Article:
Skip to content   Skip to footer navigation 

Victoria energy disconnections down but retailers still playing rough

The state's Payment Difficulty Framework is having the desired effect but the energy sector is still wielding a big stick.

powerlines at sunset
Last updated: 16 July 2019

Need to know

  • Victoria's Payment Difficulty Framework is working, but not as well as it could.
  • The six-month hold on energy debts doesn't always solve the problem. 
  • Debt collectors are threatening homes as collateral for overdue bills. 

Victoria's plan to reduce energy disconnections in the state is working pretty well so far, but energy retailers could do a lot better when dealing with hard-pressed customers.

That's the key finding in a new report from Melbourne-based Consumer Action Law Centre's (Consumer Action), which makes the case that Victoria's Payment Difficulty Framework has significantly reduced the number of disconnections since it came into effect in January this year and that overdue bills of $3000 or more are less common.

In 2015, energy disconnections hit an 18-year high in Victoria.

The way some energy retailers respond to customers in need of assistance is concerning

But energy retailers can still play hard ball with customers who don't have the means to keep the lights on, according to Consumer Action CEO Gerard Brody.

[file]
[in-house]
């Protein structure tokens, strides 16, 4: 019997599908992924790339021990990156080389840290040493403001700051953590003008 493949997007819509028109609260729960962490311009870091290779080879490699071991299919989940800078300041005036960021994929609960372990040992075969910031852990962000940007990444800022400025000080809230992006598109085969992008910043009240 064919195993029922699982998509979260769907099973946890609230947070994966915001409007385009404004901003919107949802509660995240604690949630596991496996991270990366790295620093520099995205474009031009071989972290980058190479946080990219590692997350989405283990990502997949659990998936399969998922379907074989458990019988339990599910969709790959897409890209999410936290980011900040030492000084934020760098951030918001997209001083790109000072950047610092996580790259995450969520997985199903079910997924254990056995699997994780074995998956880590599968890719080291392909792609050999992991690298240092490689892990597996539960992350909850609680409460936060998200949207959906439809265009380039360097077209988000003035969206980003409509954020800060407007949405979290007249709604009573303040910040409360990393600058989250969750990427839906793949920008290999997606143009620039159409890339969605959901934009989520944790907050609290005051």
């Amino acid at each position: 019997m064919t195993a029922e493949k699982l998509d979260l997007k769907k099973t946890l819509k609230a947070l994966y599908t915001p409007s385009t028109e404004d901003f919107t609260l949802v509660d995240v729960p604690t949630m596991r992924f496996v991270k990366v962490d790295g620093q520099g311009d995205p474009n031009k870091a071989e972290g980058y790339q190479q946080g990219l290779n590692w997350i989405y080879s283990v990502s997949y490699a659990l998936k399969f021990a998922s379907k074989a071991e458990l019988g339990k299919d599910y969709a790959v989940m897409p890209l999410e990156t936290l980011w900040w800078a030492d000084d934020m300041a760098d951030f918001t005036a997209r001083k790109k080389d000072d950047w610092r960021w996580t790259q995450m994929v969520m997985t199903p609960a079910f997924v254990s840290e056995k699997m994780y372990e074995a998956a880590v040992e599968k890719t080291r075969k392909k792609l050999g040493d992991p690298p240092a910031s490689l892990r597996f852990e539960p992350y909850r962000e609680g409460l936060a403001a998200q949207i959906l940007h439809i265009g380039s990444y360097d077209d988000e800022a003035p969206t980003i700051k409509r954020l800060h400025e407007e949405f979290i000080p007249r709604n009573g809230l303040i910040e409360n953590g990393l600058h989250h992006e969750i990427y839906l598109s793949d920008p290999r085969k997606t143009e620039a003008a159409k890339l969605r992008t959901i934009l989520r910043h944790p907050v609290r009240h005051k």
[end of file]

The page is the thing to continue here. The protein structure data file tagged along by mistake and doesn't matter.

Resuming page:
"The way some energy retailers respond to customers in need of assistance is concerning. Threats of service disconnection are still rife even if actual disconnections are down. The process for accessing government assistance such as Utility Relief Grants is still too complex for many customers," Brody says.  

"Worryingly, many people who contacted the National Debt Helpline over the past six months said their retailers had placed them on payment plans, but that they still could not afford the agreed repayments. This indicates that there is work for Victoria's energy regulator to do in order to hold energy companies to account."

Under the Payment Difficulty Framework, energy debts can be put on hold for six months, but many Victorian consumers are finding that six months isn't enough to reverse their economic fortunes.

"If customers are still unable to get the help they need to get out of arrears, they will be at risk of disconnection," Brody says.

Worse, unpaid bills are often passed along to debt collectors, who can use bankruptcy as a debt collection tool. It means a debtor's home can be put on the line over an unpaid energy bill.

Victoria's energy customer relief regime is part of a growing pushback against profit-minded energy retailers, including a proposed ban on pay-on-time discounts that often function as late payment fees.

Brody says Consumer Action welcomes the Essential Services Commission (ESC) plan to prioritise compliance and enforcement work on the Payment Difficulty Framework in 2019–20 to ensure that energy retailers are playing by the rules.

We care about accuracy. See something that's not quite right in this article? Let us know or read more about fact-checking at CHOICE.